Editor’s Note: In 2021, Jane Goodall won the Templeton Prize, which “celebrates individuals who harness the power of science to answer questions about the universe and humanity’s purpose,” recognizing the primatologist’s incredible contributions to our understanding of animal intelligence — and to humanity itself.
The world has been fascinated with Jane Goodall for nearly 50 years, whether through her books, which detail profound discoveries linking primates to humans, or through television shows like “Miss Goodall and the Wild Chimpanzees,” which basically made her an international reality star in 1965.
Jane Goodall has been my hero since I was a child, so I jumped at the chance to interview her in 2012. We spoke by phone from her childhood home in Balmouth, England. She lives there the few weeks out of the year when she’s not traveling or visiting the Gombe Stream Reserve, where she began researching chimpanzees in 1960. Jane Goodall’s opinions about environmentalism, idealism and parenting informed, surprised and inspired me.
“I see so many parents upset when the child spills his milk and wants to make patterns with it on the table. He’s not doing something wrong, it’s important investigation and exploration.” Mommy Greenest: My children loved the Chimpanzee movie, but for them, unfortunately, chimpanzees are associated with a zoo. How do you talk with children about the importance of this program?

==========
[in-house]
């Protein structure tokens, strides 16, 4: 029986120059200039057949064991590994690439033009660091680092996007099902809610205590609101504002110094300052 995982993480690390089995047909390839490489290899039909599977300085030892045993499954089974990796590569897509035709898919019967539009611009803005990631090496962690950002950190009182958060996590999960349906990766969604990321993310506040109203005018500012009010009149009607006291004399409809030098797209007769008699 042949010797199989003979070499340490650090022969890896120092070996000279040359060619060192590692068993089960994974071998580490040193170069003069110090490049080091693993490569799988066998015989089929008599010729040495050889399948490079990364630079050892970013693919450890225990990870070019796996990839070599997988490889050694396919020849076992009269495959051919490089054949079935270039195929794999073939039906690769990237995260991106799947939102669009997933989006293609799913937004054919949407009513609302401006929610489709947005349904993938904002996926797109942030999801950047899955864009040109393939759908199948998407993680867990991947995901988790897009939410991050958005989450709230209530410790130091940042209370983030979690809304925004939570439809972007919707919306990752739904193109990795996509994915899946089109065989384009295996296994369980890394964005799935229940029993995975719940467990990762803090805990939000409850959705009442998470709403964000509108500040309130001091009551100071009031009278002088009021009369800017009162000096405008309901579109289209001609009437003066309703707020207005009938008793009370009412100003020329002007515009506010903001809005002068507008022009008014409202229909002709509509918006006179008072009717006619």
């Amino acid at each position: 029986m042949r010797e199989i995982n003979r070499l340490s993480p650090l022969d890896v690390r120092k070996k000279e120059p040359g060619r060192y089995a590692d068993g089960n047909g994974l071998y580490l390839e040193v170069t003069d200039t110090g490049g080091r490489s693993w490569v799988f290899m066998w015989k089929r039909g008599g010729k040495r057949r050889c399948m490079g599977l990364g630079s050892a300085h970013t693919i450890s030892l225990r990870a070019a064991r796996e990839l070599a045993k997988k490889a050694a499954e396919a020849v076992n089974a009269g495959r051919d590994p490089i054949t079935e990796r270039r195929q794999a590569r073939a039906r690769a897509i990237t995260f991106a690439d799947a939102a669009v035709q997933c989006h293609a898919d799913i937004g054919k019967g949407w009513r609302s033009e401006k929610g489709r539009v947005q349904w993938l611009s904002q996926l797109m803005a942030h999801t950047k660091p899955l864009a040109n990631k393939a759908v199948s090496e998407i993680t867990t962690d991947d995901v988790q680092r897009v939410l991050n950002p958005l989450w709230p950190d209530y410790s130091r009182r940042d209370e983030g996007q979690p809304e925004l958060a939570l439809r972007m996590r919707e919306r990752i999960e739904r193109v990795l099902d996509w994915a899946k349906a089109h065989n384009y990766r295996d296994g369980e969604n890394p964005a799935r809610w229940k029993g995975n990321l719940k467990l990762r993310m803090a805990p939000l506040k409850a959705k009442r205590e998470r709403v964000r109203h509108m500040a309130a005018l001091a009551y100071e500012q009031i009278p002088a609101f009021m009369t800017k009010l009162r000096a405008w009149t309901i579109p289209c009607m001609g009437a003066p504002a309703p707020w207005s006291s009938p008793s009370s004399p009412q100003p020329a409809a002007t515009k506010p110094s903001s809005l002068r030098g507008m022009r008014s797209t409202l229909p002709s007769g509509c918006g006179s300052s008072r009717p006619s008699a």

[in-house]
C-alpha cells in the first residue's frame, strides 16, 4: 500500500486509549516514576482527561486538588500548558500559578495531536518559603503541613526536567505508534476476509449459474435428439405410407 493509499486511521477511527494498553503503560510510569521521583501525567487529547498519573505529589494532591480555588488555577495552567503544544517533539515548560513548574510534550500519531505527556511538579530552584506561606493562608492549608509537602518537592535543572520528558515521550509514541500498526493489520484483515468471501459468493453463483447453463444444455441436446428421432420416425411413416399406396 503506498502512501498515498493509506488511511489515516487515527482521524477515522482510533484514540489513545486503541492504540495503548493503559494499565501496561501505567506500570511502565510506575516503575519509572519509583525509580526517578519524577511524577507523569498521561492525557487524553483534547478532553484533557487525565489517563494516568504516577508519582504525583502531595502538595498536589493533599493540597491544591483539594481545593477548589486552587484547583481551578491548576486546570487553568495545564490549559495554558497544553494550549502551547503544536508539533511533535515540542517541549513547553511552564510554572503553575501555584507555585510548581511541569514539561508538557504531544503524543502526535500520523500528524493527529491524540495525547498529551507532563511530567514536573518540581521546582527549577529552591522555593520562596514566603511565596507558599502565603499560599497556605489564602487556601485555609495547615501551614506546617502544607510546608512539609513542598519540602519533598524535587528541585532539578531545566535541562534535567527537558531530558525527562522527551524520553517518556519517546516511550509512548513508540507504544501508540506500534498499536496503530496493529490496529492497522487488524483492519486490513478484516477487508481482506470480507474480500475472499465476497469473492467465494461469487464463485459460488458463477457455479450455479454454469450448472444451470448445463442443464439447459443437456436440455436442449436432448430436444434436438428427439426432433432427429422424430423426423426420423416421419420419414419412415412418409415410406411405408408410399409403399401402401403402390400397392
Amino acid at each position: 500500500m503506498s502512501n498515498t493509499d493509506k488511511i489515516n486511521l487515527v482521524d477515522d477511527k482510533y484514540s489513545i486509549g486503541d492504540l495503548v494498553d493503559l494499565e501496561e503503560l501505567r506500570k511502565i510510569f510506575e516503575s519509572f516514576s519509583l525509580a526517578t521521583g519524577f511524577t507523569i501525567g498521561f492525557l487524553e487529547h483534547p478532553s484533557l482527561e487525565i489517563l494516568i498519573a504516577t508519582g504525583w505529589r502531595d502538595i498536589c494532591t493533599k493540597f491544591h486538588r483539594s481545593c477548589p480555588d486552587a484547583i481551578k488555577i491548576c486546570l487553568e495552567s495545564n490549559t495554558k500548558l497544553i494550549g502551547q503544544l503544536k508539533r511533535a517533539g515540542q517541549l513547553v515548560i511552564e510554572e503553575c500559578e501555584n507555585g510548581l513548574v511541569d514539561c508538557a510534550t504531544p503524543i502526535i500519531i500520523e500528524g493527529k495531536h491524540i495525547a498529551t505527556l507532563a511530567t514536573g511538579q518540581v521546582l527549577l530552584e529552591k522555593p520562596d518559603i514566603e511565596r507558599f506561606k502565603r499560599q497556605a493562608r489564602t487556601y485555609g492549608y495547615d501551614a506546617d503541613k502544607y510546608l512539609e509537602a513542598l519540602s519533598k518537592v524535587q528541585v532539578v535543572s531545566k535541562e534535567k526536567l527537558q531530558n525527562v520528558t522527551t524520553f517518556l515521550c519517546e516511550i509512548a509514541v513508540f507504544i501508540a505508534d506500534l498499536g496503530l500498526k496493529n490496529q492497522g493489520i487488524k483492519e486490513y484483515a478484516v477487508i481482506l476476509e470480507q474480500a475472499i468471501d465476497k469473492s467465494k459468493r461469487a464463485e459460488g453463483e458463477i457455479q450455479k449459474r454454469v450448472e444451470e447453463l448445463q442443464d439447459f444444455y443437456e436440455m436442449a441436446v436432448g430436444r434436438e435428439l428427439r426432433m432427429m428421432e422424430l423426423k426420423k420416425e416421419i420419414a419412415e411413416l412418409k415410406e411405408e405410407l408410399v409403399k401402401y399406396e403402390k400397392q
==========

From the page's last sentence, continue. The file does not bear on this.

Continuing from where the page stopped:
Jane Goodall: What I tell children is that where we have our sanctuary, in the Congo, is one of the last great forests left in Africa. And the chimpanzees are going there very quickly because the trees are being cut down by logging, the animals are shot for food and the baby chimps are [illegally] sold in the marketplace. Chimps can live to be 70 years-old. They’re more like us than any other animal on the planet. And they arrive sick and often wounded; they have to be nursed and bottle fed and gradually introduced to groups. We have 150 of them. Your children can visit JaneGoodall.org, where there are pictures and everything; they can become chimpanzee guardians, which will really help us.
Last year, I read your biography, Jane Goodall: The Woman Who Redefined Man, and what amazed me is how you continued to lead a very physically challenging life in the wilds of Tanzania, even through pregnancy and when your son was young. I can barely get my three kids off to school! Did you ever just want to go home, where life would be easier?
No. I never wanted to go home. It was incredible having a child in Africa. He had so much freedom—he didn’t have to wear clothes half the time. He was learning about animals and nature and getting resistant to diseases. He learned to swim before he could walk. He learned to respect wild animals. His first words were “lion out there eat me.” He strung them together in a sentence!
That’s amazing. As a blogger, I’m part of a community that’s always accessible through my phone or computer for parenting questions. When your son Hugo was young, it seems like the closest community was that of the chimps. Did you learn anything about parenting from them?